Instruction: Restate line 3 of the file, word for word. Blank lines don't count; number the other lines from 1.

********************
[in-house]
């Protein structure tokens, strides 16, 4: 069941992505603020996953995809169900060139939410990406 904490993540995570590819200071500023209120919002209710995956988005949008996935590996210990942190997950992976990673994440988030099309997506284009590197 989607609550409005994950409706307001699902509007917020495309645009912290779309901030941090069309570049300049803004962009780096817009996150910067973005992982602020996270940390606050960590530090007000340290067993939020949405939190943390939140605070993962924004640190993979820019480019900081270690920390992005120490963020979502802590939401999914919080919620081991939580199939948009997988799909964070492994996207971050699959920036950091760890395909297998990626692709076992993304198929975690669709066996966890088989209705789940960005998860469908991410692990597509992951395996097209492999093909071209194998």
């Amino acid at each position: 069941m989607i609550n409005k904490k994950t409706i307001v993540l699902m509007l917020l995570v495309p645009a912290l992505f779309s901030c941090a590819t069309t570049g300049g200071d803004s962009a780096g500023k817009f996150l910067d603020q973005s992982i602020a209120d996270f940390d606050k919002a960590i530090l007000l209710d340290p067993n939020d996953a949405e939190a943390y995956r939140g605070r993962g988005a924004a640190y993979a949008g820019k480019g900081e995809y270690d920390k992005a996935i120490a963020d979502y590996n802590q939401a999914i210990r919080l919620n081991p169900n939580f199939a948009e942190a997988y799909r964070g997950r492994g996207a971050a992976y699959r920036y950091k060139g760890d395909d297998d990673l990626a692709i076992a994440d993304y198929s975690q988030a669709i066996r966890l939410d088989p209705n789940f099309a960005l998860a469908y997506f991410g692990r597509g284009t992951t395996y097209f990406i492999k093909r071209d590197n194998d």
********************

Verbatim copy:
């Amino acid at each position: 069941m989607i609550n409005k904490k994950t409706i307001v993540l699902m509007l917020l995570v495309p645009a912290l992505f779309s901030c941090a590819t069309t570049g300049g200071d803004s962009a780096g500023k817009f996150l910067d603020q973005s992982i602020a209120d996270f940390d606050k919002a960590i530090l007000l209710d340290p067993n939020d996953a949405e939190a943390y995956r939140g605070r993962g988005a924004a640190y993979a949008g820019k480019g900081e995809y270690d920390k992005a996935i120490a963020d979502y590996n802590q939401a999914i210990r919080l919620n081991p169900n939580f199939a948009e942190a997988y799909r964070g997950r492994g996207a971050a992976y699959r920036y950091k060139g760890d395909d297998d990673l990626a692709i076992a994440d993304y198929s975690q988030a669709i066996r966890l939410d088989p209705n789940f099309a960005l998860a469908y997506f991410g692990r597509g284009t992951t395996y097209f990406i492999k093909r071209d590197n194998d």